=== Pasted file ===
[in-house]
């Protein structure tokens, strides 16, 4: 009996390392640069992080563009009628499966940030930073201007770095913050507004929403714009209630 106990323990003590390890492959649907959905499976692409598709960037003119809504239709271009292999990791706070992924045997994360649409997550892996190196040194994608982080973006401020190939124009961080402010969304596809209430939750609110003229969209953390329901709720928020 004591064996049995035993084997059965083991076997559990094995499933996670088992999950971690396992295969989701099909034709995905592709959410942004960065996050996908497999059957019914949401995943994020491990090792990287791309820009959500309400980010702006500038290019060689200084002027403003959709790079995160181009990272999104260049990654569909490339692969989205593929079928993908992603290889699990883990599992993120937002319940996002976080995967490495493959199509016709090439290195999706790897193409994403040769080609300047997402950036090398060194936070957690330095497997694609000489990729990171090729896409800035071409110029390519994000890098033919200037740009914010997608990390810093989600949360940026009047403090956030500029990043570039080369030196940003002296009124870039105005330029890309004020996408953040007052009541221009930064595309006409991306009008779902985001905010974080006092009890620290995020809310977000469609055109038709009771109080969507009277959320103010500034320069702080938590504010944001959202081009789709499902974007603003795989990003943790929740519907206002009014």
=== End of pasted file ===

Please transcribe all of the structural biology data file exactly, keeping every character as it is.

[in-house]
């Protein structure tokens, strides 16, 4: 009996390392640069992080563009009628499966940030930073201007770095913050507004929403714009209630 106990323990003590390890492959649907959905499976692409598709960037003119809504239709271009292999990791706070992924045997994360649409997550892996190196040194994608982080973006401020190939124009961080402010969304596809209430939750609110003229969209953390329901709720928020 004591064996049995035993084997059965083991076997559990094995499933996670088992999950971690396992295969989701099909034709995905592709959410942004960065996050996908497999059957019914949401995943994020491990090792990287791309820009959500309400980010702006500038290019060689200084002027403003959709790079995160181009990272999104260049990654569909490339692969989205593929079928993908992603290889699990883990599992993120937002319940996002976080995967490495493959199509016709090439290195999706790897193409994403040769080609300047997402950036090398060194936070957690330095497997694609000489990729990171090729896409800035071409110029390519994000890098033919200037740009914010997608990390810093989600949360940026009047403090956030500029990043570039080369030196940003002296009124870039105005330029890309004020996408953040007052009541221009930064595309006409991306009008779902985001905010974080006092009890620290995020809310977000469609055109038709009771109080969507009277959320103010500034320069702080938590504010944001959202081009789709499902974007603003795989990003943790929740519907206002009014």